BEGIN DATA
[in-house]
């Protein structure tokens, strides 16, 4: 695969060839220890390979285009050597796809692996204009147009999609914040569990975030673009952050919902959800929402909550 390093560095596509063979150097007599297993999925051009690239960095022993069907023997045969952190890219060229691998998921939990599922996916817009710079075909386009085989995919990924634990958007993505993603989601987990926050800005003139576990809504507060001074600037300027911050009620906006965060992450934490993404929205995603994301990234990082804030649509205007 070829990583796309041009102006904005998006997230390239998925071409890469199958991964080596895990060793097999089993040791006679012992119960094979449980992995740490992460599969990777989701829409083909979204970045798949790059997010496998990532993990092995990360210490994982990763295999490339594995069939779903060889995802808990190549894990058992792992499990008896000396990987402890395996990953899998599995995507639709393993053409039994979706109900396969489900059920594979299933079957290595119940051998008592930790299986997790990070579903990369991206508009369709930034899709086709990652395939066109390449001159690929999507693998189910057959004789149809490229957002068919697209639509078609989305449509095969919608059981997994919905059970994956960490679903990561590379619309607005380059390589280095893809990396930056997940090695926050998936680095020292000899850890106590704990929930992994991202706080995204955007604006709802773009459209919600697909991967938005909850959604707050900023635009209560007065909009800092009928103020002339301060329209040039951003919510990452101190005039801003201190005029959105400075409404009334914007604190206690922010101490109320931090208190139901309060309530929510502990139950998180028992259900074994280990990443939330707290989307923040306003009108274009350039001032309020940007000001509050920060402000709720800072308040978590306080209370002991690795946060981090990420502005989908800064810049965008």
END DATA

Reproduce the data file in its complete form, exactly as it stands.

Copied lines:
[in-house]
């Protein structure tokens, strides 16, 4: 695969060839220890390979285009050597796809692996204009147009999609914040569990975030673009952050919902959800929402909550 390093560095596509063979150097007599297993999925051009690239960095022993069907023997045969952190890219060229691998998921939990599922996916817009710079075909386009085989995919990924634990958007993505993603989601987990926050800005003139576990809504507060001074600037300027911050009620906006965060992450934490993404929205995603994301990234990082804030649509205007 070829990583796309041009102006904005998006997230390239998925071409890469199958991964080596895990060793097999089993040791006679012992119960094979449980992995740490992460599969990777989701829409083909979204970045798949790059997010496998990532993990092995990360210490994982990763295999490339594995069939779903060889995802808990190549894990058992792992499990008896000396990987402890395996990953899998599995995507639709393993053409039994979706109900396969489900059920594979299933079957290595119940051998008592930790299986997790990070579903990369991206508009369709930034899709086709990652395939066109390449001159690929999507693998189910057959004789149809490229957002068919697209639509078609989305449509095969919608059981997994919905059970994956960490679903990561590379619309607005380059390589280095893809990396930056997940090695926050998936680095020292000899850890106590704990929930992994991202706080995204955007604006709802773009459209919600697909991967938005909850959604707050900023635009209560007065909009800092009928103020002339301060329209040039951003919510990452101190005039801003201190005029959105400075409404009334914007604190206690922010101490109320931090208190139901309060309530929510502990139950998180028992259900074994280990990443939330707290989307923040306003009108274009350039001032309020940007000001509050920060402000709720800072308040978590306080209370002991690795946060981090990420502005989908800064810049965008």